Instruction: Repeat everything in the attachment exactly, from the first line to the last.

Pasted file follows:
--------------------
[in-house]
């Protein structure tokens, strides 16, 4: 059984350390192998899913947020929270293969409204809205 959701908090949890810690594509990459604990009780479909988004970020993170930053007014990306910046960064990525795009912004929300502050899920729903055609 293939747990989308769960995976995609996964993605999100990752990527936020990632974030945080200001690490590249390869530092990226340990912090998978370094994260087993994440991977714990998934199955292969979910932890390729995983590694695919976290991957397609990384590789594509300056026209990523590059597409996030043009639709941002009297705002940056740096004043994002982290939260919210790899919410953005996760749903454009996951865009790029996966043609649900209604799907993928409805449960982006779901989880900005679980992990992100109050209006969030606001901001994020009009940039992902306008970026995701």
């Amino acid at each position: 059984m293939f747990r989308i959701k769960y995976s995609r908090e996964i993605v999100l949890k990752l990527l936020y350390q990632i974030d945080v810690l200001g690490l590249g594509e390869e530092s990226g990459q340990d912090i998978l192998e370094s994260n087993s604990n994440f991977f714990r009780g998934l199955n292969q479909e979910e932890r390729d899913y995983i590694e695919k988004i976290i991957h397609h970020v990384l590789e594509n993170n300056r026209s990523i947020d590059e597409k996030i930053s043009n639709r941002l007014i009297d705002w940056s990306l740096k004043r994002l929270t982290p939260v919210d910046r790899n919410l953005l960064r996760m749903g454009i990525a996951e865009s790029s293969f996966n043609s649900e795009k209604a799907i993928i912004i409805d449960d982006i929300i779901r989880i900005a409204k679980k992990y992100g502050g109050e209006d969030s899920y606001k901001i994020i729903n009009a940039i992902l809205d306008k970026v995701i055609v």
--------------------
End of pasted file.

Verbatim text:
[in-house]
């Protein structure tokens, strides 16, 4: 059984350390192998899913947020929270293969409204809205 959701908090949890810690594509990459604990009780479909988004970020993170930053007014990306910046960064990525795009912004929300502050899920729903055609 293939747990989308769960995976995609996964993605999100990752990527936020990632974030945080200001690490590249390869530092990226340990912090998978370094994260087993994440991977714990998934199955292969979910932890390729995983590694695919976290991957397609990384590789594509300056026209990523590059597409996030043009639709941002009297705002940056740096004043994002982290939260919210790899919410953005996760749903454009996951865009790029996966043609649900209604799907993928409805449960982006779901989880900005679980992990992100109050209006969030606001901001994020009009940039992902306008970026995701």
């Amino acid at each position: 059984m293939f747990r989308i959701k769960y995976s995609r908090e996964i993605v999100l949890k990752l990527l936020y350390q990632i974030d945080v810690l200001g690490l590249g594509e390869e530092s990226g990459q340990d912090i998978l192998e370094s994260n087993s604990n994440f991977f714990r009780g998934l199955n292969q479909e979910e932890r390729d899913y995983i590694e695919k988004i976290i991957h397609h970020v990384l590789e594509n993170n300056r026209s990523i947020d590059e597409k996030i930053s043009n639709r941002l007014i009297d705002w940056s990306l740096k004043r994002l929270t982290p939260v919210d910046r790899n919410l953005l960064r996760m749903g454009i990525a996951e865009s790029s293969f996966n043609s649900e795009k209604a799907i993928i912004i409805d449960d982006i929300i779901r989880i900005a409204k679980k992990y992100g502050g109050e209006d969030s899920y606001k901001i994020i729903n009009a940039i992902l809205d306008k970026v995701i055609v």